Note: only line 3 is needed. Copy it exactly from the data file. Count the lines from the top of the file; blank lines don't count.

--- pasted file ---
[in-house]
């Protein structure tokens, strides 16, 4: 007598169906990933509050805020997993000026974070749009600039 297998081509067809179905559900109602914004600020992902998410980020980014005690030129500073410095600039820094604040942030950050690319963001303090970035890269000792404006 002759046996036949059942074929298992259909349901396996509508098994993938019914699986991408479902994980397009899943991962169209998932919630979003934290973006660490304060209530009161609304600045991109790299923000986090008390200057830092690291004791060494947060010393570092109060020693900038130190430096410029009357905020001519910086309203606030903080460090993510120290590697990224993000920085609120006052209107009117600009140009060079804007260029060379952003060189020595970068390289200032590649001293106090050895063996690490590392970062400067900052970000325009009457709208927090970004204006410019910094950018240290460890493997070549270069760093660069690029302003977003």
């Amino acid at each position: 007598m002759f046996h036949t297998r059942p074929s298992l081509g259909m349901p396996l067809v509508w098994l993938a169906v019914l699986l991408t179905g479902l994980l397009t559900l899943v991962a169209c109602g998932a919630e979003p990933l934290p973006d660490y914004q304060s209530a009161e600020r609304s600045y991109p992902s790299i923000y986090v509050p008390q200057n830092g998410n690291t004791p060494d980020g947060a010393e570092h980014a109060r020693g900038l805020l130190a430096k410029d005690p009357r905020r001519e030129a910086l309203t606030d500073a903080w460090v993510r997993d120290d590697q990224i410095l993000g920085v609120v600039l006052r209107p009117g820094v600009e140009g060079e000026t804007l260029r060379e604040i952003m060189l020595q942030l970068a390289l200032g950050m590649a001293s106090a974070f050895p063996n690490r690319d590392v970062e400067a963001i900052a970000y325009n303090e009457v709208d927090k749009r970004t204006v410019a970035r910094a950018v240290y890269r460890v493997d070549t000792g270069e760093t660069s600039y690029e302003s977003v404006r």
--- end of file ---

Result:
């Amino acid at each position: 007598m002759f046996h036949t297998r059942p074929s298992l081509g259909m349901p396996l067809v509508w098994l993938a169906v019914l699986l991408t179905g479902l994980l397009t559900l899943v991962a169209c109602g998932a919630e979003p990933l934290p973006d660490y914004q304060s209530a009161e600020r609304s600045y991109p992902s790299i923000y986090v509050p008390q200057n830092g998410n690291t004791p060494d980020g947060a010393e570092h980014a109060r020693g900038l805020l130190a430096k410029d005690p009357r905020r001519e030129a910086l309203t606030d500073a903080w460090v993510r997993d120290d590697q990224i410095l993000g920085v609120v600039l006052r209107p009117g820094v600009e140009g060079e000026t804007l260029r060379e604040i952003m060189l020595q942030l970068a390289l200032g950050m590649a001293s106090a974070f050895p063996n690490r690319d590392v970062e400067a963001i900052a970000y325009n303090e009457v709208d927090k749009r970004t204006v410019a970035r910094a950018v240290y890269r460890v493997d070549t000792g270069e760093t660069s600039y690029e302003s977003v404006r």